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D'Aulaires' Book of Trolls (New York Review…
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D'Aulaires' Book of Trolls (New York Review Children's Collection) (1972 original; edició 2006)

de Ingri D'Aulaire (Autor)

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Stories about trolls from Norse mythology.
Títol:D'Aulaires' Book of Trolls (New York Review Children's Collection)
Autors:Ingri D'Aulaire (Autor)
Informació:NYR Children's Collection for ages 7-12 (2006), Edition: Illustrated, 76 pages
Col·leccions:La teva biblioteca

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D'Aulaires' Trolls de Ingri d'Aulaire (1972)

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Unlike the more traditional take in D'Aulaires' Greek myths, the Book of Trolls manages to be more playful in both its storytelling and its illustrations. The collected stories revolve less around valiant heroes and more around clever villagers who are capable of tricking the dim-witted trolls to do their bidding. Overall the tone is far more lighthearted and the trolls are written as more sympathetic characters than the vicious monsters and vengeful Gods of Greek myths.
  jlange4 | Mar 18, 2015 |
Personally, I loved this book. It is quirky and weird. The illustrations are interesting to look at, although I am not sure why, probably due to their quirkiness. Might be useful as a way to introduce students to folklore, although I am not sure how very young students would respond to it. ( )
  winterbower | Apr 27, 2013 |
Originally published in 1972, and reprinted in 2006 by the New York Review Children's Collection, this charming introduction to the world of Norwegian trolls is not as extensive as the D'Aulaires' Book of Greek Myths, nor D'Aulaires' Book of Norse Myths (also known as D'Aulaires' Norse Gods and Giants), but it is still a delightful exploration of the legends surrounding these mythological creatures. It happens also to be a book I remember with great fondness from my own childhood, and I have happy memories of poring over the illustrations, and reading and rereading the tales of the many-headed mountain trolls, beautiful hulder-maidens, and hard-working gnomes contained within.

Like the authors' other mythological works, this is less one continuous narrative, than it is a series of expository passages, together with a number of different tales. Here is the story of the brave young man who defeats a twelve-headed mountain troll, rescuing the twelve daughters of the king held captive by him; and here too is the tale of the very first trolls, known as frost giants. The reader quickly gets a sense, from the diversity of tales and trolls, of the importance of these creatures in the Norwegian folk tradition.

Rereading this as an adult, I was particularly fascinated by the tales concerning the hulder-maidens, and what they might reveal about old Norse ideas of exogamy. (I imagine that stories in which Irish men marry fairies could be examined from a similar perspective). It's instructive to note that in those cases in which marriage with a hulder-maiden resulted in the man being absorbed by his wife's people, the outcome was seen as negative: he is lost to his people, goes to live underground, and eventually loses his soul. By contrast, when the hulder-maiden is absorbed by the human community, the outcome is seen as positive: the maiden's cow-tail falls off, following the marriage ceremony, she gains a soul through her husband (Hans Christian Andersen's The Little Mermaid springs to mind here), and the couple experience good fortune, provided the husband treats his wife well.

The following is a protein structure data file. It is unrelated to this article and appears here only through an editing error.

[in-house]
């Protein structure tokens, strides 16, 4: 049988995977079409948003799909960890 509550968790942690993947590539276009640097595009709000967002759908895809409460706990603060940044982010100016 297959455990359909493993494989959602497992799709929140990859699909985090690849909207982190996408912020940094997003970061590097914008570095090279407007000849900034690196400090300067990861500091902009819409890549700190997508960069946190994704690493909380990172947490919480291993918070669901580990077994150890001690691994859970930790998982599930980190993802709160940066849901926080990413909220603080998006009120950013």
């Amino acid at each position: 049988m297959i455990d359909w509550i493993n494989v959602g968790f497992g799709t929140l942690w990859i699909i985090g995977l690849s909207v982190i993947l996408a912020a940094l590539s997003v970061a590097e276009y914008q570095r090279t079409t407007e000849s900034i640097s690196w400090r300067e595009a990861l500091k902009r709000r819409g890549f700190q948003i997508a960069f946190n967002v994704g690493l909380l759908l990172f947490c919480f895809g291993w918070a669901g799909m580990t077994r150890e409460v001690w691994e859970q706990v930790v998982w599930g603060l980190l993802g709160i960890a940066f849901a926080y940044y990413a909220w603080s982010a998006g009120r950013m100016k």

Of course, those readers less interested in the anthropological interpretation of folklore - like children - can still appreciate this collection of tales, but it was a great pleasure to reread D'Aulaires' Trolls as a more mature reader! I'm not sure why the New York Review Children's Collection reprinted it as D'Aulaires' Book of Trolls (perhaps they wanted the title to read like their more famous work on Greek myths?), but I am certainly glad that this wonderful book is available to readers again. Highly recommended to any D'Aulaire fan who has not yet had the pleasure of reading it, as well as anyone interested in Norwegian folklore and Norse mythology. ( )
1 vota AbigailAdams26 | Apr 3, 2013 |
This is actually a follow-up book to Book of Norse Myths, but is still great on its own. It explores a world that is populated by trolls of various sorts. There are mountain trolls and forest trolls, trolls that live underwater and under bridges, trolls with extra heads, and trolls that were extremely ugly. This book follows the lives and explains this wonderful, bizarre world, and the trolls that inhabit it.
  toribori19 | Mar 18, 2013 |
This book is highly entertaining. The illustrations contribute to these comical stories of the trolls that live in the mountains of Norway. These stories would entertain a wide range of students, as they are entertaining to adults, as well. The book ends with a suggested explanation of why people have different perspectives. What a creative way to explain this truth! This would be a greatly inspiring way to have students write their own creation stories.
  Wakana | Jan 22, 2013 |
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In the Old days, when only narrow, twisting paths wound their way through the moss-grown mountains of Norway, few human beings ever set foot there.
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